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MICHAEL BHAGWANDIN

  • Writer's pictureMICHAEL BHAGWANDIN

Dealing with the Dilemma: When Your Home Appraisal Falls Short of the Sale Price



You've found your dream home, your offer has been accepted, and you're eagerly awaiting the final steps of the buying process. Then, the unexpected happens: the appraisal comes in lower than your agreed sale price. This scenario can be a common hurdle in the home-buying journey, but don't worry – you have options. In this post, we'll explore what you can do if you find yourself in this situation.


Understanding the Appraisal Gap

First, it's important to understand why this gap matters. Lenders use the appraised value of a property to determine the amount they're willing to lend. If the appraisal is lower than the sale price, the lender sees it as a risk, as they're lending more money than the home is worth. This is where you, as the buyer, need to make some decisions.


Option 1: Covering the Difference

The most straightforward solution is to pay the difference between the appraisal and the sale price out of your pocket. For example, if you agreed to buy a home for $300,000 but it appraises for $280,000, you would need to cover the $20,000 difference yourself, in addition to your planned down payment. This option requires having extra cash on hand, which may not be feasible for every buyer.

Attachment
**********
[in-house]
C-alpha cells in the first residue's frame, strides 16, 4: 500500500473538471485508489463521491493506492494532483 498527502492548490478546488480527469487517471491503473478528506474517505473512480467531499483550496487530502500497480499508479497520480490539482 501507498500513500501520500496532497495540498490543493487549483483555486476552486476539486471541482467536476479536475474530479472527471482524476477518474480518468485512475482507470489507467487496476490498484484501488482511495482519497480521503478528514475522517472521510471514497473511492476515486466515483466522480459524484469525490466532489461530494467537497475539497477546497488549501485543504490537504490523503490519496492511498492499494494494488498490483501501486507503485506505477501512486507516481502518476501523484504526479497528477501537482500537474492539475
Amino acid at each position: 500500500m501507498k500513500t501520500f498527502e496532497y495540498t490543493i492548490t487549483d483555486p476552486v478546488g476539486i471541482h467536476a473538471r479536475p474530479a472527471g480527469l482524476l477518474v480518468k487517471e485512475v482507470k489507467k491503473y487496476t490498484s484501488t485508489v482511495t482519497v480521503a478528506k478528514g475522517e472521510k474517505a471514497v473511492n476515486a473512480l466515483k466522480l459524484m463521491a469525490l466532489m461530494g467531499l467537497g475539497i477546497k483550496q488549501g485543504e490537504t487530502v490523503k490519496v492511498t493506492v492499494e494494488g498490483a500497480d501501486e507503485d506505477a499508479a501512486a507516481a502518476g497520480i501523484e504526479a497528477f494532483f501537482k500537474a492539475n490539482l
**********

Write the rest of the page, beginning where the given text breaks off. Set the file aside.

Option 2: Appealing the Appraisal

If paying the difference isn't an option, you might consider appealing the appraisal. This involves providing additional information to the appraiser, such as recent comparable sales (comps) that were not considered in the initial appraisal. While appealing can be effective, it's not a guaranteed fix. The success of an appeal depends on the validity of your information and the appraiser's receptiveness.


Option 3: Renegotiating the Sale Price

Another route is to renegotiate the sale price with the seller. In a buyer's market, sellers might be more willing to lower the price to the appraised value to ensure the sale goes through. However, in a seller's market, this can be more challenging, as the seller might have other offers waiting in the wings.


Conclusion: Weighing Your Options

Dealing with a low appraisal can be stressful, but it's a manageable part of the home-buying process. Each option has its pros and cons, and the right choice depends on your financial situation, the current housing market, and the specific details of your home purchase. It's also wise to consult with your real estate agent and financial advisor to make the best decision for your circumstances.


Remember, being informed and prepared for every possibility is key to navigating the home-buying journey successfully. A low appraisal doesn't have to be a deal-breaker – with the right approach, you can still make your dream home a reality.

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